A strike by Tube drivers on Boxing Day is to go ahead, after legal action by London Underground (LU) failed.
Members of train drivers' union Aslef are due to stage the 24-hour walkout after a High Court injunction sought by LU was rejected.
Drivers want to be paid triple time and receive a day in lieu for working on 26 December. They will walk out from 0001 GMT on Boxing Day.
LU said it was "disappointed" the court ruled against its application.
The firm had challenged the strike notification, saying it was illegal as it was not worded properly, but after a hearing lasting almost four hours, the court ruled against LU.
LU said it had not been told why the injunction had been rejected, and the court would elaborate on the details behind its decision on Friday.
'Ripped up' agreement
In 1996, Aslef signed an agreement that it would consider Boxing Day a normal working day in return for higher pay and longer holidays.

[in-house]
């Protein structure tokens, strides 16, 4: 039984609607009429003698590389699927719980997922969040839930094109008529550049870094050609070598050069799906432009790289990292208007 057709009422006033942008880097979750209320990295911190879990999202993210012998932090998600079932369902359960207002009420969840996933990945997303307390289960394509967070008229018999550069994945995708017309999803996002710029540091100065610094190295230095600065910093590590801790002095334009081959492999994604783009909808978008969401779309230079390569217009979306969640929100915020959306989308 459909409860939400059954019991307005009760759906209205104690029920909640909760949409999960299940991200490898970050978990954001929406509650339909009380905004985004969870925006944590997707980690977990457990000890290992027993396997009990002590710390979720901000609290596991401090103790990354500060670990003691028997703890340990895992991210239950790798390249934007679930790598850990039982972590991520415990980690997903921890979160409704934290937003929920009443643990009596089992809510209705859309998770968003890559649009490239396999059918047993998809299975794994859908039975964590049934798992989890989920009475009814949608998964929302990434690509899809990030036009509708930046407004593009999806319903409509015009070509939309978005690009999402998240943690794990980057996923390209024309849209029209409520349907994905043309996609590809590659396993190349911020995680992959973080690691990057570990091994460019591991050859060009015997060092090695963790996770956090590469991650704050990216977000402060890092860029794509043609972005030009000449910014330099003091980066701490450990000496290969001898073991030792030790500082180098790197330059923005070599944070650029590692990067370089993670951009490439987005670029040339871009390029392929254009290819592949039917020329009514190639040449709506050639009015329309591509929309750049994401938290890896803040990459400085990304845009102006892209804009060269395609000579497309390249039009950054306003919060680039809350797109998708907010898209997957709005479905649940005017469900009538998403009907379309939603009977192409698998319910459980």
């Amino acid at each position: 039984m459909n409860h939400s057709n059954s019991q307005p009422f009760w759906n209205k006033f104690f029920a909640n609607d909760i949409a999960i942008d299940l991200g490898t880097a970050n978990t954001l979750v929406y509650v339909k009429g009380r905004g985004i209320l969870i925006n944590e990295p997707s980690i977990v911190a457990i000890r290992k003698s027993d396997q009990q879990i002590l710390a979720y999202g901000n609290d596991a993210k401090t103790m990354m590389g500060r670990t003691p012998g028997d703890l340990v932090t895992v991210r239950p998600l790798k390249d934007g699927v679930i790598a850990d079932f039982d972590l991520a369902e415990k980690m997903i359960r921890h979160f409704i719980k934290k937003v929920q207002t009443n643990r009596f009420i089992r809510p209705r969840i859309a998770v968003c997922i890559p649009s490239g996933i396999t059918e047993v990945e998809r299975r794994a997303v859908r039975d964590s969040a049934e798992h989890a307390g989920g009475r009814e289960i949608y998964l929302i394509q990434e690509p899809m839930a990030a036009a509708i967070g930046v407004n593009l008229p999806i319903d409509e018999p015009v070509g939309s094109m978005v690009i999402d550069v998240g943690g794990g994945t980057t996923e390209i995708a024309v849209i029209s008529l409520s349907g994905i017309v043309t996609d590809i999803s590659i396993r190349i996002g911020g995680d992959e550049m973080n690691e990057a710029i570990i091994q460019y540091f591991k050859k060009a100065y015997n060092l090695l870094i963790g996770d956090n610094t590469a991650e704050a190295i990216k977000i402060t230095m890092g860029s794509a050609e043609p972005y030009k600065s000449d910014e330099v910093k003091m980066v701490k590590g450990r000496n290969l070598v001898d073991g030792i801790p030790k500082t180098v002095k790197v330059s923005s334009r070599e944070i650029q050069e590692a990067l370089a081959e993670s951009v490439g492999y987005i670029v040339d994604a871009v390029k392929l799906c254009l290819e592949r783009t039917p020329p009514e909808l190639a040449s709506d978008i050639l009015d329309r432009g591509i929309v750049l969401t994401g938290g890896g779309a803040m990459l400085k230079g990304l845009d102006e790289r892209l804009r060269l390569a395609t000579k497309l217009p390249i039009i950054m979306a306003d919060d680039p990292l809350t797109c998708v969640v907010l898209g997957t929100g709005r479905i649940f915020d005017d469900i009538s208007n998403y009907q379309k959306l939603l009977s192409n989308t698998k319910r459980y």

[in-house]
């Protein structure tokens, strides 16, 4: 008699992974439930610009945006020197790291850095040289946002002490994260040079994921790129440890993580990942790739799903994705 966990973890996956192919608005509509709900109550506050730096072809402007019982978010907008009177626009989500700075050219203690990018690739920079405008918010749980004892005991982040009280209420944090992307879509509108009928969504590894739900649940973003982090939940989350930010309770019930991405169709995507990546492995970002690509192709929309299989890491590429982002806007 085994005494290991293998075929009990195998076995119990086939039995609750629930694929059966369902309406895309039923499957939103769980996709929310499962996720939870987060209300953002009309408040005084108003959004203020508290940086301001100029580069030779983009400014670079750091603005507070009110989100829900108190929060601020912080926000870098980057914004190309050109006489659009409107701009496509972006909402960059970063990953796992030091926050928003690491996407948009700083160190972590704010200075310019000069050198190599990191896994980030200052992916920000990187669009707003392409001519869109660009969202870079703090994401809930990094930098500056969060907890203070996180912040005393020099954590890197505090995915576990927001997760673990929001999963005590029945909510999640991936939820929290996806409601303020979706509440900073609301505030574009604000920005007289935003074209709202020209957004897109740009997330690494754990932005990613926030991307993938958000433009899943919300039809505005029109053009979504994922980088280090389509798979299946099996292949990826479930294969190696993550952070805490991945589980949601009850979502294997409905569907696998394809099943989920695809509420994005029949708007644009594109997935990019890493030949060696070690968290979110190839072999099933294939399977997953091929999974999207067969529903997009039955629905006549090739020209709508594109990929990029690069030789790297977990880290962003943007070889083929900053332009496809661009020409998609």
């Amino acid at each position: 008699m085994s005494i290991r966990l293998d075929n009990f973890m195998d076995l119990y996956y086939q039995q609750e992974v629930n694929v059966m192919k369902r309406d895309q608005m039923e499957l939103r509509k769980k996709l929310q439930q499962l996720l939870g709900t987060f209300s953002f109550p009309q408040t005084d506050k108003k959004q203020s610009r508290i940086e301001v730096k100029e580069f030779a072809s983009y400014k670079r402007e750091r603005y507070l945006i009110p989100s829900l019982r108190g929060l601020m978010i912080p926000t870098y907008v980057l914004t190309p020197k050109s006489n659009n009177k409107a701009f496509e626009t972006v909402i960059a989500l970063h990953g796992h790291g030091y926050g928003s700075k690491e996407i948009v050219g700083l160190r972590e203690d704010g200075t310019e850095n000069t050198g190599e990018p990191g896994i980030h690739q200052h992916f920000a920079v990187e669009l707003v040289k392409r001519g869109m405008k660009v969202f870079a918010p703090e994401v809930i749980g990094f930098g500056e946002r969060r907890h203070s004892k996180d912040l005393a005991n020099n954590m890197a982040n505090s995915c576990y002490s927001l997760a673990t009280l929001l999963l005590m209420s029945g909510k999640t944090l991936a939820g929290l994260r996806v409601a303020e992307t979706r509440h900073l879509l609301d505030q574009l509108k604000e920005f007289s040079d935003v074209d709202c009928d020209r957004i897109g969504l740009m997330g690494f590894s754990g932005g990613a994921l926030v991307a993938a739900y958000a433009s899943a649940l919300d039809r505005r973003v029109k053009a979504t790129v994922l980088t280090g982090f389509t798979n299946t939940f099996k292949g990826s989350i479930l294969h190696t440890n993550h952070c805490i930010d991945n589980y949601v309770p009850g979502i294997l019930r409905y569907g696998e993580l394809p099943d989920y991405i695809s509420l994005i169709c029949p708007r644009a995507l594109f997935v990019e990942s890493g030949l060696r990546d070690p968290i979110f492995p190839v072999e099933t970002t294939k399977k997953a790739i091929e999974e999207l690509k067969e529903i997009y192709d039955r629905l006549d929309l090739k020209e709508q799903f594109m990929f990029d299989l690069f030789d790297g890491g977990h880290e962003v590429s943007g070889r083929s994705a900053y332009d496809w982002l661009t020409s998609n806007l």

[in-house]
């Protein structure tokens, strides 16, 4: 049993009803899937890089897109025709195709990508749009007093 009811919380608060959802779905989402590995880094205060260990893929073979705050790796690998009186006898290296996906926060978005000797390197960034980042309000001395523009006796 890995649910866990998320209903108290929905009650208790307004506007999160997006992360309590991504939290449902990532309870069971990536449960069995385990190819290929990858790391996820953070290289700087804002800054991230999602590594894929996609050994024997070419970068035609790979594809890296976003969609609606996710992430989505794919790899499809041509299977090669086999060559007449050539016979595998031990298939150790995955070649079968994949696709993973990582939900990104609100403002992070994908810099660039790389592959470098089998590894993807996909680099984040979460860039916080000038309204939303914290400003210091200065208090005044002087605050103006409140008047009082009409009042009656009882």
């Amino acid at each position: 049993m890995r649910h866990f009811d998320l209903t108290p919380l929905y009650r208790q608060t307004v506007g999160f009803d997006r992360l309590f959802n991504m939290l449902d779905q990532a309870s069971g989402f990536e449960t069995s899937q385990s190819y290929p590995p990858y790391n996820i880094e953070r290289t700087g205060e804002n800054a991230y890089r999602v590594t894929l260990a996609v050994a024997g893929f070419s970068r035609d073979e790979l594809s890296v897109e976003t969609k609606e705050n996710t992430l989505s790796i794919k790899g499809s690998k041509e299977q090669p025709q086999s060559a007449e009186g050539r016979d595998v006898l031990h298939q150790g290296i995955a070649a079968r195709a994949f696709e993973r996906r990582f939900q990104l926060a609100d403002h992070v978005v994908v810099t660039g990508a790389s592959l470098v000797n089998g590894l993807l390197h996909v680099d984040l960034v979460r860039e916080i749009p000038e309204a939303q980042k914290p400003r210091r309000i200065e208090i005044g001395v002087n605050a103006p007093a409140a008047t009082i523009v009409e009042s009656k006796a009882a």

But the union said increased Tube services on bank holidays meant drivers now had to work more public holidays than was the case when the agreement was signed.
Aslef spokesman Steve Grant said: "People in the supermarkets and retail sector are being paid triple time. Bankers are being given big bonuses. Why can't we be rewarded as well?"
LU's managing director Mike Brown said: "We are disappointed that the court ruled against our application.
"The union has unilaterally ripped up a long-standing agreement on pay and working hours that gave LU employees increased pay and 6.8 weeks holiday in return for working some public holidays, including Boxing Day.
"We will be running as many Tube services as possible on Boxing Day, as well as London's 700 bus routes and some river services."
Mayor of London Boris Johnson said of the strike action: "All it succeeds in doing is alienating Londoners, stopping people from going about their jobs, impeding our great city from leading the country out of recession."
Richard Dickinson, from the New West End Company, said it was "unfair" the drivers would "paralyse the whole of central London without really taking into account the enormous economic impact".
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